When her son was less than two years old, Jess Nerren knew something was wrong.
“He was having a tremendous amount of difficulty,” Nerren said. “He was also trying to smash his head against the wall and the floor and every corner he could find and was screaming hysterically – like every waking hour – and doing all this weird activity like lining everything up and just being lost in his own world.”
Her son, Royce, was eventually diagnosed with autism. Autism, also known as Autism Spectrum Disorder (ASD) encompasses an array of brain development disorders, all of which are characterized by varying degrees of difficulty with communication and social interaction.
About 1 in 68 children are diagnosed with autism, and it affects four and a half times as many boys as it does girls, according to the Center for Disease Control and Prevention
After Royce was diagnosed, Nerren vowed to make a presence and a difference in the autism community, and she has found that opportunity in the local nonprofit, Fullerton Cares.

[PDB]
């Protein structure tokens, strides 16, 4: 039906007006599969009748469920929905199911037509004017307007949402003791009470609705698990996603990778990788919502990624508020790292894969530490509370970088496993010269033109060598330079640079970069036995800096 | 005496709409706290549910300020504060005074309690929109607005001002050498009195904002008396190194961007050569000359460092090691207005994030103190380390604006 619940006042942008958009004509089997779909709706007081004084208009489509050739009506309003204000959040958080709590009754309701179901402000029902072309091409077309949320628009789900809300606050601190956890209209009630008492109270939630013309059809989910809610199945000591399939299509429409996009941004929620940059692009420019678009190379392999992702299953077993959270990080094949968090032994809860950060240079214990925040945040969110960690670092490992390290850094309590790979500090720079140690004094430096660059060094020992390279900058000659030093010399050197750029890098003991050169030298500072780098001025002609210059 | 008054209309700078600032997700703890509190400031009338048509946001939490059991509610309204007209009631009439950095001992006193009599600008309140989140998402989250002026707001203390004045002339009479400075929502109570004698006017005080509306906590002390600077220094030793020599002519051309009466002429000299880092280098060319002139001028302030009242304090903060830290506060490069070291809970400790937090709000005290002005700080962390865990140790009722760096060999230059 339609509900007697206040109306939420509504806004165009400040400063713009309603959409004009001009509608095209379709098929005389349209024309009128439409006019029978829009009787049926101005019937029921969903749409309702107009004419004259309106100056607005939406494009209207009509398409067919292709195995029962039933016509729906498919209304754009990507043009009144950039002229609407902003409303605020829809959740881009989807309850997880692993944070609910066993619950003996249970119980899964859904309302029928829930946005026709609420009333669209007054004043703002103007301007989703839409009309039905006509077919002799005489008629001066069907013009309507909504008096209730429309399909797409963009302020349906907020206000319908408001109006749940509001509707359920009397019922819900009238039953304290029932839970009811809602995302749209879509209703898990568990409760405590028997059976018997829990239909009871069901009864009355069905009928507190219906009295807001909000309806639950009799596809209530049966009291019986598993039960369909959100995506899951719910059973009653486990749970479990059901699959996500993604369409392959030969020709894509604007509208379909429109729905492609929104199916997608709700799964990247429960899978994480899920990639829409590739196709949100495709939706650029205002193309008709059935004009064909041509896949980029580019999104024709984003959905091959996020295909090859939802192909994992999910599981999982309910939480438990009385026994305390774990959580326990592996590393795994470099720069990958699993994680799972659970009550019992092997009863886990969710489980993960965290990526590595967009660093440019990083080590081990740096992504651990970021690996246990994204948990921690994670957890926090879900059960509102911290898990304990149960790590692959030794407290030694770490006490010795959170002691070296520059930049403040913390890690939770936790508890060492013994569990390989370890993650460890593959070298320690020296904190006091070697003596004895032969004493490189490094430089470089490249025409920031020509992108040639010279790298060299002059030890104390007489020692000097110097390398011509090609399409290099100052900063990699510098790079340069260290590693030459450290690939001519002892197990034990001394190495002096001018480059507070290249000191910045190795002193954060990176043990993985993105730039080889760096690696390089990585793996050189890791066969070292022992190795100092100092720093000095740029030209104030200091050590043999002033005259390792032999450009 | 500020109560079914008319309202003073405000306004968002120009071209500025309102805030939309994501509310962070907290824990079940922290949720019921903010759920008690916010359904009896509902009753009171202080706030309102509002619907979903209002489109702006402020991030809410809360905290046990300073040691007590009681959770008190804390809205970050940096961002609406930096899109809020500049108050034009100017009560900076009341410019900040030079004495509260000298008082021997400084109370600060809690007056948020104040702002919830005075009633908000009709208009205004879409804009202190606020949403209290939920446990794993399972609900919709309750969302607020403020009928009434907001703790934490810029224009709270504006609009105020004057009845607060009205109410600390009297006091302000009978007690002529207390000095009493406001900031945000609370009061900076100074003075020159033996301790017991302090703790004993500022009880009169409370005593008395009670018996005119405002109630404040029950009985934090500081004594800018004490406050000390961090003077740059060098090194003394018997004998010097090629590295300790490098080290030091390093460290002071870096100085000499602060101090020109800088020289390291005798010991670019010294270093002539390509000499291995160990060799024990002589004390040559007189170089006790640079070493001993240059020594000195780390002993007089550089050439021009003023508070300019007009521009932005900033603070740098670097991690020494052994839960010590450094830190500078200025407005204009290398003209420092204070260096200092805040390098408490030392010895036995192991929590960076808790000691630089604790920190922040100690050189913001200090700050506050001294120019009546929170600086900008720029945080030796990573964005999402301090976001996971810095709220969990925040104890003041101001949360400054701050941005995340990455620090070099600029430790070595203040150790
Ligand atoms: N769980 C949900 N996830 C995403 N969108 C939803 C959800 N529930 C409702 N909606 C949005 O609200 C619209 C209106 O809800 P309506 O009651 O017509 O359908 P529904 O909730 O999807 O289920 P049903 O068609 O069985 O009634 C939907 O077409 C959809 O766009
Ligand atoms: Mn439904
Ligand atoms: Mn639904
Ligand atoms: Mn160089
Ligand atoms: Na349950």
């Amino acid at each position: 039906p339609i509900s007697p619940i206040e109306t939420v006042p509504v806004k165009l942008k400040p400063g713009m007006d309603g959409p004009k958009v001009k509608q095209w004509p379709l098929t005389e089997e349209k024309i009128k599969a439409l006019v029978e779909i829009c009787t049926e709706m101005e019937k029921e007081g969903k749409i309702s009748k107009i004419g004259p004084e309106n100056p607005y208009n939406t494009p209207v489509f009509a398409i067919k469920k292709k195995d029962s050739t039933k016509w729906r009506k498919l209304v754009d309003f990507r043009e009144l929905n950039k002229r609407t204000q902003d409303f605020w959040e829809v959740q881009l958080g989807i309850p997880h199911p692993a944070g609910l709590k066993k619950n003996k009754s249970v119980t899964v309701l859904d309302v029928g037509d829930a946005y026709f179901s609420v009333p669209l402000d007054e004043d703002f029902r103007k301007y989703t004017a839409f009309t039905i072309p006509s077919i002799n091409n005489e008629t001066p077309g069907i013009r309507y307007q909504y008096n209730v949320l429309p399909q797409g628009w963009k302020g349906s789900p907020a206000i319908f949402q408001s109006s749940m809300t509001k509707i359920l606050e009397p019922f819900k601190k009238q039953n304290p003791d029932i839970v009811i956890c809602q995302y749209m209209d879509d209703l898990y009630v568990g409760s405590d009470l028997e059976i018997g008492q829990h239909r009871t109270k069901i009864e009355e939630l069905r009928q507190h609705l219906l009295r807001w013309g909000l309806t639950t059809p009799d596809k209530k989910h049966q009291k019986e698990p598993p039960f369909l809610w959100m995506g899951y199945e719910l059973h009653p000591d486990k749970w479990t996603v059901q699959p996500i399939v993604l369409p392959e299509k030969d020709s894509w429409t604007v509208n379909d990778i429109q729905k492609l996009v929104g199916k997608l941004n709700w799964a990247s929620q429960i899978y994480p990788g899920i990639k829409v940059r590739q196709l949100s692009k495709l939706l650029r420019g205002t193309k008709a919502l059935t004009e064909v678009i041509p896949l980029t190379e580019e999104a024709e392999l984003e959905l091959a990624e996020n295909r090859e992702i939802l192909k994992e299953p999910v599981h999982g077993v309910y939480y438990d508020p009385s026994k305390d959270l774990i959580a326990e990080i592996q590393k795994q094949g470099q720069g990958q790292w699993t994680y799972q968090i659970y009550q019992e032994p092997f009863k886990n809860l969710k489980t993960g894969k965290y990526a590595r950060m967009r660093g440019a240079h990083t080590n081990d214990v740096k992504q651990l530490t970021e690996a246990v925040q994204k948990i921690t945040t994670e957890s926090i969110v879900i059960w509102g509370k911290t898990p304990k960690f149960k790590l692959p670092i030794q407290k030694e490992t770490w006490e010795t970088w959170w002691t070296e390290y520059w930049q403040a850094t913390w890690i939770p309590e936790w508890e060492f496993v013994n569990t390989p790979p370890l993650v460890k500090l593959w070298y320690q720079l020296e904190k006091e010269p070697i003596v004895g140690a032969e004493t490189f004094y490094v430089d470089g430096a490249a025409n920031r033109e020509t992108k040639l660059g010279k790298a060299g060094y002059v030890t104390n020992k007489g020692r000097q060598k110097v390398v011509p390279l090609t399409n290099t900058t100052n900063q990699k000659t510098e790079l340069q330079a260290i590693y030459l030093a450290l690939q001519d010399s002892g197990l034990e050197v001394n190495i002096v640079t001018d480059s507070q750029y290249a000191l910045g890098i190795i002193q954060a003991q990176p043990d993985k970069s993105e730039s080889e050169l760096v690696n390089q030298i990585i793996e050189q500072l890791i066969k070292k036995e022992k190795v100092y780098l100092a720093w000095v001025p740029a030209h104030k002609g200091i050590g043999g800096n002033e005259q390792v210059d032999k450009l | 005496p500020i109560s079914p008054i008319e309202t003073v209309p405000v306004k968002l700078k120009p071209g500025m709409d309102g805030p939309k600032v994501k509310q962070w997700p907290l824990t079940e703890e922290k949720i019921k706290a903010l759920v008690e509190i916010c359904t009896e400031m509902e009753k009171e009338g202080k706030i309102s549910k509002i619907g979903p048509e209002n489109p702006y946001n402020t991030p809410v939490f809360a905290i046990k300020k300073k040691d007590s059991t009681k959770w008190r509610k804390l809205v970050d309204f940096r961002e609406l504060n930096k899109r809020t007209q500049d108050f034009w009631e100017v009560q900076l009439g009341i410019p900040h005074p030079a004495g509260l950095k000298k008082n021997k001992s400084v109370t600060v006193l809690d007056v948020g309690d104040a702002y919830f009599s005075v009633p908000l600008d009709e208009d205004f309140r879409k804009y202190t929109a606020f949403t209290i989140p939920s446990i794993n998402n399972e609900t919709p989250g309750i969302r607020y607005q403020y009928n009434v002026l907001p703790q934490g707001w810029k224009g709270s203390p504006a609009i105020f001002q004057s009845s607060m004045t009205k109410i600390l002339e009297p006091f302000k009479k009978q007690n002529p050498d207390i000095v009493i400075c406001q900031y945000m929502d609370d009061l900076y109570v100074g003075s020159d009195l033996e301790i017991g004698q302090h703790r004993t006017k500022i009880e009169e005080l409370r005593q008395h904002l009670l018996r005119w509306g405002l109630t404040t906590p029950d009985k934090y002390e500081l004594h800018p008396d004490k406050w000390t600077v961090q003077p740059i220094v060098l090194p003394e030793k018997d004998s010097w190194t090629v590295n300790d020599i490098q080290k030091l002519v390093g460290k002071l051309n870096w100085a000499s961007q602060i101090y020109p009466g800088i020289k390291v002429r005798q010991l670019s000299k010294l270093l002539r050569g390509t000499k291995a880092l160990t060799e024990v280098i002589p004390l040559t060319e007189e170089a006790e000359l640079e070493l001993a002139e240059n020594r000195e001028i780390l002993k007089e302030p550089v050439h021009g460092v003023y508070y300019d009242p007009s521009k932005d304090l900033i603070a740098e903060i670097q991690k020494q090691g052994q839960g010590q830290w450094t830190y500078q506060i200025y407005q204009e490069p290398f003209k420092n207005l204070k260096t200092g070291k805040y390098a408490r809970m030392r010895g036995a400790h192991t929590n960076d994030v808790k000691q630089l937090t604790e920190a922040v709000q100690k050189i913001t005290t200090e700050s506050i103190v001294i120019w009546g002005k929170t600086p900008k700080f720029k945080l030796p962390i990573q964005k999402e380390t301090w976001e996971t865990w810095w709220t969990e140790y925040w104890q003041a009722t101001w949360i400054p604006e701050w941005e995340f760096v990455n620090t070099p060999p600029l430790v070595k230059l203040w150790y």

Nerren began by volunteering as head of the communications committee for the Southern California chapter of Autism Speaks. She worked to raise awareness for the annual Autism Walk in Los Angeles and then went to help with the Orange County Autism Walk. At her first meeting, she met Larry Houser, the founder of Fullerton Cares and fellow parent of a son with autism, and she could tell that their goals were aligned.
“We wanted to give up our free time and remaining sanity to help this effort,” Nerren said. “All those years ago, when you have hard times and you go ‘I want to help make it better for someone else’ and you have that opportunity to do it, it’s spectacular.”
As Fullerton Cares began to grow, so did its events and the number of families it was helping. Aside from providing a number of services to the community, it also partners very closely with the Center for Autism at CSUF.
Erica Howell, another CSUF alumna, serves as the co-director of the center and said that Fullerton Cares has served as an incredible community partner.